The sheer scale of the relief effort in Haiti has brought together tremendous capacity and willingness to help. The massive humanitarian relief operation underway in Haiti has been hampered by a number of significant challenges, including a general lack of transportation, extremely limited communications systems, and damaged infrastructure. The relief effort is expected to last for many months, and recovery and reconstruction to begin as soon as possible. 

President Barack Obama assembled heads of U.S. agencies to begin working immediately on a coordinated response to the disaster. The U.S. Agency for International Development (USAID) through the Office of Foreign Disaster Assistance (OFDA) is the lead agency within the U.S. government responding to this disaster. On January 14, the Administration announced $100 million in humanitarian assistance to Haiti to meet the immediate needs on the ground. The Department of Homeland Security has temporarily halted the deportation of Haitians and granted Temporary Protected Status for 18 months to Haitian nationals who were in the United States as of January 12, 2010. 

Congressional concerns include budget priorities and oversight, burden-sharing, immigration, tax incentives for charitable donations, trade preferences for Haiti, and helping constituents find missing persons, speed pending adoptions, and contribute to relief efforts. The Senate Foreign Relations Committee is holding a hearing, Haiti: From Rescue to Recovery and Reconstruction, on January 28. 

The focus of this report is on the immediate crisis in Haiti as a result of the earthquake and the U.S. and international response to date. Related legislation includes P.L. 111-117, P.L. 111-126, H.R. 144, H.R. 264, H.R. 417. H.R. 1567, H.R. 3077, H.R. 4206, H.Con.Res. 17, H.Con.Res. 165, and S. 2949. 


Date of Report: January 26, 2010
Number of Pages: 54
Order Number: R41023
Price: $29.95

Document available electronically as a pdf file or in paper form.
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Charitable Contributions for Haiti’s Earthquake Victims

Molly F. Sherlock
Analyst in Economics

On January 12, 2010, a magnitude 7.0 earthquake struck Haiti. As of January 25, 2010, the death toll was estimated to exceed 150,000. The earthquake and resulting aftershocks affected approximately 3 million people and caused significant damage to buildings and infrastructure. The earthquake has left an estimated 1 million Haitians homeless. 

On January 22, 2010, President Obama signed into law the Haiti Assistance Income Tax Incentive Act (HAITI Act; P.L. 111-126). This legislation accelerates income tax benefits for charitable cash contributions for the relief of earthquake victims. Specifically, the legislation allows taxpayers making charitable contributions of cash made to organizations providing aid to earthquake victims after January 11, 2010, and before March 1, 2010, to take the associated charitable deduction on their 2009 income tax returns. The HAITI Act (H.R. 4462) was introduced in the House on January 19, 2010, and passed by a voice vote on January 20, 2010. The Senate had introduced companion legislation (S. 2936) on January 20, 2010, but passed the identical House legislation H.R. 4462 on January 21, 2010. Provisions in the HAITI Act are similar to those adopted under P.L. 109-1 following the 2004 Indian Ocean tsunami. The Joint Committee on Taxation (JCT) estimates that the HAITI Act would result in revenue losses of approximately $2 million over the 10-year budget window spanning FY2010 through FY2019.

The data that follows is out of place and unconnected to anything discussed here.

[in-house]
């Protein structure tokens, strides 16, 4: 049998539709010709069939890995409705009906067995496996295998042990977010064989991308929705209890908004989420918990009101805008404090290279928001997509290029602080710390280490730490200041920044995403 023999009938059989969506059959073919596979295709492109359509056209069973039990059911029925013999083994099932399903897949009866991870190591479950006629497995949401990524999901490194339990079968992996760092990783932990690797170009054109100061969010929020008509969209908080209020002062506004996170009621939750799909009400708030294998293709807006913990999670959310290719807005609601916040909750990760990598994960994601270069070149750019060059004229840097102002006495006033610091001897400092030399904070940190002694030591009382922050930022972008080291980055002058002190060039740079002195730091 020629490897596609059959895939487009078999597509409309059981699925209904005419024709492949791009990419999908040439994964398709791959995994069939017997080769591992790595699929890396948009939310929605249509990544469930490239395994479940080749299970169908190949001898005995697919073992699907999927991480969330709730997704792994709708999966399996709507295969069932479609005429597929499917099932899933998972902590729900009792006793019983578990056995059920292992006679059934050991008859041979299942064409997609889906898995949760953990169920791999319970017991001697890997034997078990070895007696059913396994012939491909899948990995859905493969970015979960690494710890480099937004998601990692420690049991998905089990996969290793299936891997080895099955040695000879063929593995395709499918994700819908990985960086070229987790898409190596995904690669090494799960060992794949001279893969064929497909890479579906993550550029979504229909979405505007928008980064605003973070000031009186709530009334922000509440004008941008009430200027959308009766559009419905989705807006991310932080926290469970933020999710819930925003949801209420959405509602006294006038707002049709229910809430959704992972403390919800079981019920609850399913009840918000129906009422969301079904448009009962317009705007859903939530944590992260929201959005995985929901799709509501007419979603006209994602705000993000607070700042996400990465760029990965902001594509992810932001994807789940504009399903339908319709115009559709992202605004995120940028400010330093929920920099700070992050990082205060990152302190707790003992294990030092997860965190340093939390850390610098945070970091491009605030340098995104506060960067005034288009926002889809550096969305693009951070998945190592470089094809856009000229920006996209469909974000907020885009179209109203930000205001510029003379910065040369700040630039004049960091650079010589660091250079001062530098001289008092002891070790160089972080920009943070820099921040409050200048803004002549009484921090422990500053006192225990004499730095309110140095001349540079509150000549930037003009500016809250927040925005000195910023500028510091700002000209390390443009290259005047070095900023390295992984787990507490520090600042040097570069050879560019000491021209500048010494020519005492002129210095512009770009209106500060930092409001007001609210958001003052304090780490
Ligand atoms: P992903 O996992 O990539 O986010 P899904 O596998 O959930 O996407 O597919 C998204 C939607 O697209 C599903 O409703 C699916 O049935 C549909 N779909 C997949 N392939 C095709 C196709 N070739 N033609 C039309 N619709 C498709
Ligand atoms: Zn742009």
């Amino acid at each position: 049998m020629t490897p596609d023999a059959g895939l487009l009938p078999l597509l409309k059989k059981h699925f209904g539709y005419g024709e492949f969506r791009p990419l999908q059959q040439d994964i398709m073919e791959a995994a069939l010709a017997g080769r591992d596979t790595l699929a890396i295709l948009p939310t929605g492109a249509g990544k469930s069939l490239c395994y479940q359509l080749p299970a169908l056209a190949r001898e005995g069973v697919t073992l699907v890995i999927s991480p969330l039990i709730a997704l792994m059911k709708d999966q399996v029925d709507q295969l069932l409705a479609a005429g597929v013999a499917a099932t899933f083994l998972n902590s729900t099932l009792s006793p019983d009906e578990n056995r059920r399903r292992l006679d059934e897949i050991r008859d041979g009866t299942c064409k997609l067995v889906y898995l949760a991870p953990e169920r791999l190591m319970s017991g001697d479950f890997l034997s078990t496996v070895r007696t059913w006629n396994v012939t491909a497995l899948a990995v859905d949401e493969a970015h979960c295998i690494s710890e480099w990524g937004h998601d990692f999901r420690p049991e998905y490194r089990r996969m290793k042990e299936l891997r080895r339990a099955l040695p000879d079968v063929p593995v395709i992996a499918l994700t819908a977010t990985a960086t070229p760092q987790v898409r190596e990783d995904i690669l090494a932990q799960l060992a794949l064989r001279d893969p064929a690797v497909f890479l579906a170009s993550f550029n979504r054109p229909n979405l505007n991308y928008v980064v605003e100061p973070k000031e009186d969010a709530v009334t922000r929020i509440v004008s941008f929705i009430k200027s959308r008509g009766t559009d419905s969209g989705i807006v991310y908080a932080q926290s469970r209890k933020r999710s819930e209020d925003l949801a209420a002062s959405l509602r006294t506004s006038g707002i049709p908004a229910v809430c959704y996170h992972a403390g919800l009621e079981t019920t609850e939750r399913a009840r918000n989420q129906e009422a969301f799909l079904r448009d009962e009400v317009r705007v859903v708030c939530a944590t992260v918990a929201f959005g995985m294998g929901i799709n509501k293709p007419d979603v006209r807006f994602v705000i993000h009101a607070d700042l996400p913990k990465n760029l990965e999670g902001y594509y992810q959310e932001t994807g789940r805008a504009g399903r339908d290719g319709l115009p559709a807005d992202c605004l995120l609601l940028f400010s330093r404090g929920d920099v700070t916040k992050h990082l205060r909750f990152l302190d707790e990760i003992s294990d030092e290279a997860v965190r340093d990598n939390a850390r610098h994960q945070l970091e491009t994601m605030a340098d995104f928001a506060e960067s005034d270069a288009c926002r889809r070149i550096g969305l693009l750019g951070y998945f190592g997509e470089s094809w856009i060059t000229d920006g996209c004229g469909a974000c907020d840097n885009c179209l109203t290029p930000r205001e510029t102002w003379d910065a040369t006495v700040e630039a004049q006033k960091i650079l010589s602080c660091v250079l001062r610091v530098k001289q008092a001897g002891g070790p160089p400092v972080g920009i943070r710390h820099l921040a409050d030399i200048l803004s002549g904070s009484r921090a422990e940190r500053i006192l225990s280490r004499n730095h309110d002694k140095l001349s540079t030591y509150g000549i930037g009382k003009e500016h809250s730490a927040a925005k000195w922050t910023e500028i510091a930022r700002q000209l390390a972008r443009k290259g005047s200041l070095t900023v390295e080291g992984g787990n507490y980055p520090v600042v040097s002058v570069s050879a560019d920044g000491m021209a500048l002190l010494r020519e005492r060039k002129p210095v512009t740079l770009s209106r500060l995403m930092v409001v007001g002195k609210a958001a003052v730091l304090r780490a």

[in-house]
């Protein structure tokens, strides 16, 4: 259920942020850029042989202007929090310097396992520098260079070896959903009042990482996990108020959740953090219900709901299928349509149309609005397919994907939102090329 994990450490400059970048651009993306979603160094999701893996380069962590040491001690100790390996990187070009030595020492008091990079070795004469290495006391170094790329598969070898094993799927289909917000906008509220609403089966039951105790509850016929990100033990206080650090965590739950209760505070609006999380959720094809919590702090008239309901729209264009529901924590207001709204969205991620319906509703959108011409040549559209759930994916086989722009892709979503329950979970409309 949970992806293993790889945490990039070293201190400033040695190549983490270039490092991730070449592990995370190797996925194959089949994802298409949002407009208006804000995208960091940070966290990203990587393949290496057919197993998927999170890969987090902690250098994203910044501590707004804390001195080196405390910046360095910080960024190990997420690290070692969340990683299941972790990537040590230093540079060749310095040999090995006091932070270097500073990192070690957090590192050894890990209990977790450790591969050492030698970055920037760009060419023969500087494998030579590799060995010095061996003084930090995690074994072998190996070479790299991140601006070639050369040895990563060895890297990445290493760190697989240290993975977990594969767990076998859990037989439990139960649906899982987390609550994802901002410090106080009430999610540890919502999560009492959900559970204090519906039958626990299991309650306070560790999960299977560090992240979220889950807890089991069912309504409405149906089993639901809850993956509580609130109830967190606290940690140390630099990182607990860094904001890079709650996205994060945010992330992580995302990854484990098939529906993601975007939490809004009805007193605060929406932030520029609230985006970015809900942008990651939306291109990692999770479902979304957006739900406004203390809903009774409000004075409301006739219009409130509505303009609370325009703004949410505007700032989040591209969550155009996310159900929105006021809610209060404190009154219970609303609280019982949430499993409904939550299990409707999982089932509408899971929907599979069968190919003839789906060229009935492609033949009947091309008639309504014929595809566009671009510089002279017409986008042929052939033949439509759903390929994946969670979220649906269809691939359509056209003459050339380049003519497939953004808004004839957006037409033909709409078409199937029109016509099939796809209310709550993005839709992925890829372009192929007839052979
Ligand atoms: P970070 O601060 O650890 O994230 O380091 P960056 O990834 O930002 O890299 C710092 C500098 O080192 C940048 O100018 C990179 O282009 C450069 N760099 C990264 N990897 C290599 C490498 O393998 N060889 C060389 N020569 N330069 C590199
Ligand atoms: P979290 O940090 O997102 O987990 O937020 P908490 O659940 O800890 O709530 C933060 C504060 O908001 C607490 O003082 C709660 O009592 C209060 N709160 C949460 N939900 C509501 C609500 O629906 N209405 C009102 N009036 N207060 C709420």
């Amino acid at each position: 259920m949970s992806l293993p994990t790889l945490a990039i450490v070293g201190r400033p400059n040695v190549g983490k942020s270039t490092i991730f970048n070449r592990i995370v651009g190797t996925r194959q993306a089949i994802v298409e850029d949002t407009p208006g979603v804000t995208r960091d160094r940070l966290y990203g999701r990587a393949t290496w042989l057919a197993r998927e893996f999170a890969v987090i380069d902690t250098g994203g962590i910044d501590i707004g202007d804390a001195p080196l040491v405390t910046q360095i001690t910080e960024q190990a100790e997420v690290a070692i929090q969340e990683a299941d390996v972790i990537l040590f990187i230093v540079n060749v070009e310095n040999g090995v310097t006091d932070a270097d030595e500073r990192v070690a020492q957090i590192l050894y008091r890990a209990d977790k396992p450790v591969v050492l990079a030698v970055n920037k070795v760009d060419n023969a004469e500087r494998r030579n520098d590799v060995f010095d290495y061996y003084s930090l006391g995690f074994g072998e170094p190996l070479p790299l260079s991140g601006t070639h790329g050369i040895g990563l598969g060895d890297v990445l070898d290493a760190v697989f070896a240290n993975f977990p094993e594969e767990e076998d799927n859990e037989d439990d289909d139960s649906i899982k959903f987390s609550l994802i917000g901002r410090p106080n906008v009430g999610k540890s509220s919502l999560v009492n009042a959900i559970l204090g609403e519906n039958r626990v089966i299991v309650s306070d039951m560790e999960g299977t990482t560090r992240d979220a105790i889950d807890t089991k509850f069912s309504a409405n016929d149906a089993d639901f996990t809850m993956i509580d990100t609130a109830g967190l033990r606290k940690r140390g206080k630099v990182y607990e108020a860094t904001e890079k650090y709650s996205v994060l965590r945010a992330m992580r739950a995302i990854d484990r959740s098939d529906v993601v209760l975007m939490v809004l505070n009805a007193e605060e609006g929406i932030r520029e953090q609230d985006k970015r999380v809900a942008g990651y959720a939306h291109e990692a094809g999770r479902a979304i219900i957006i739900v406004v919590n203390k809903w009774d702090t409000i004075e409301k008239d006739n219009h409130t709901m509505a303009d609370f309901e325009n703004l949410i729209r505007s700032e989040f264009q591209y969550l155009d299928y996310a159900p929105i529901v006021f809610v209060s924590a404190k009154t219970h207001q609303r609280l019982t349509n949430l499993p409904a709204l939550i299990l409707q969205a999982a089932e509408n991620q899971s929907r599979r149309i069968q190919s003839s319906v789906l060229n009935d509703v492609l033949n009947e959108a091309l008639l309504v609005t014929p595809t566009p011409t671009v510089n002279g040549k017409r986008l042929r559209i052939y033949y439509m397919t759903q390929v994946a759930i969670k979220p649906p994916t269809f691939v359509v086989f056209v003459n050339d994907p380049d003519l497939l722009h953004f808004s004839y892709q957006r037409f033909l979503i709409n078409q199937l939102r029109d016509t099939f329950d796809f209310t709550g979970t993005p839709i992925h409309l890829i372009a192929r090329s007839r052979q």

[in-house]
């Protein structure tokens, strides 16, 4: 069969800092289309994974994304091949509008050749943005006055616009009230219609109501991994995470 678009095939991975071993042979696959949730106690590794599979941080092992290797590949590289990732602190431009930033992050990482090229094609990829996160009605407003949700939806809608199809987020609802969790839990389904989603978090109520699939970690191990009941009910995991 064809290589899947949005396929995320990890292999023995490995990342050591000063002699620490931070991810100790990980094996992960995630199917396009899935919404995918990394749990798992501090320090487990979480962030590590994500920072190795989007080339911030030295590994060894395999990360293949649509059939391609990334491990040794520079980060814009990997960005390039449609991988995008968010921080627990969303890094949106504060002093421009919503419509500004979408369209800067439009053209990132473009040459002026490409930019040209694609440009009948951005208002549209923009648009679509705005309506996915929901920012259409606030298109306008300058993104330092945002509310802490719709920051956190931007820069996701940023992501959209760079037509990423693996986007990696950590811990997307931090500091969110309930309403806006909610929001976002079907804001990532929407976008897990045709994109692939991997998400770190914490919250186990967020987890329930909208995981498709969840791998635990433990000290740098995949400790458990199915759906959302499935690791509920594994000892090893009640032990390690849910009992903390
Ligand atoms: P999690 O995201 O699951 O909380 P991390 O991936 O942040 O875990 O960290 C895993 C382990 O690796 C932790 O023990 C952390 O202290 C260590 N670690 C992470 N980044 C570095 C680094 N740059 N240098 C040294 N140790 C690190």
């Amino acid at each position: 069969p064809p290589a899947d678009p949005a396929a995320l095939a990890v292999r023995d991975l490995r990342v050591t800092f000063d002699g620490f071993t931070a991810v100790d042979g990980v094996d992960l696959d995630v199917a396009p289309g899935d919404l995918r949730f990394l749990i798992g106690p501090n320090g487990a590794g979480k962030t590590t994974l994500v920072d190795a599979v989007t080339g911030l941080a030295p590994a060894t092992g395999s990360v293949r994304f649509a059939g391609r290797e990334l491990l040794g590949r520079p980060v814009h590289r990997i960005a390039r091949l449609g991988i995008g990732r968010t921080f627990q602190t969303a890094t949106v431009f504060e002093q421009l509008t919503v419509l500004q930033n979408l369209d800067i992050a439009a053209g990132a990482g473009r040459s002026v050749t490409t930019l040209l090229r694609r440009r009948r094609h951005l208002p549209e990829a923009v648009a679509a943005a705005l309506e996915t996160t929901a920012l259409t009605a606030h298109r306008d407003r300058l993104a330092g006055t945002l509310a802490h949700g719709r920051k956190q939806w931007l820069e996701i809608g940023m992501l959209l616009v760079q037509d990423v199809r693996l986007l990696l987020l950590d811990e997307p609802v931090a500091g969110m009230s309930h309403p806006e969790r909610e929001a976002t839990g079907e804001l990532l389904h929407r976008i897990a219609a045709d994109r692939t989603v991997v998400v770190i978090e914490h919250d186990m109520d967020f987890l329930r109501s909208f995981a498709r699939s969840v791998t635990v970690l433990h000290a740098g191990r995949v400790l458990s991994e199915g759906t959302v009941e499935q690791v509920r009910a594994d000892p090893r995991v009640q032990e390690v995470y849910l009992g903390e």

Under current law, charitable contributions to 501(c)(3) charitable organizations from individuals, corporations, and estates and trusts are tax deductible in the year they are made. Individuals can deduct up to 50% of their adjusted gross income (AGI), phased-out for higher income individuals. Corporations can deduct up to 10% of their taxable income. Individuals and corporations can carry forward any unclaimed charitable deductions for up to five years. Total charitable giving in 2008 was $307.65 billion. 

In the past, Congress has passed legislation to encourage charitable giving following natural disasters. Following the 2004 Indian Ocean tsunami, legislation was passed that allowed taxpayers making charitable contributions to aid tsunami victims in January 2005 to take the charitable deduction on their 2004 tax return. This provision is similar to the one enacted under the HAITI Act. In September 2005, following Hurricane Katrina, individual and corporate giving limits were suspended. The rules surrounding charitable contributions of food inventory and books were also relaxed to encourage in-kind giving. 

The HAITI Act, like other tax policies, can be evaluated along the dimensions of efficiency and equity. Efficiency is greatest when the policy's marginal impact, the giving induced by the program, is large relative to the policy's inframarginal impact, the benefits given to those whose behavior was not directly caused by the tax policy. Using this framework, the HAITI Act is unlikely to be economically efficient. In general, tax benefits for charitable giving do not appear to significantly increase donations. Furthermore, tax deductions violate principles of vertical equity in that the benefits of tax deductions accrue disproportionately to higher income groups and provide larger benefits to those with a greater ability to pay. 


Date of Report: January 26, 2010
Number of Pages: 14
Order Number: R41036
Price: $29.95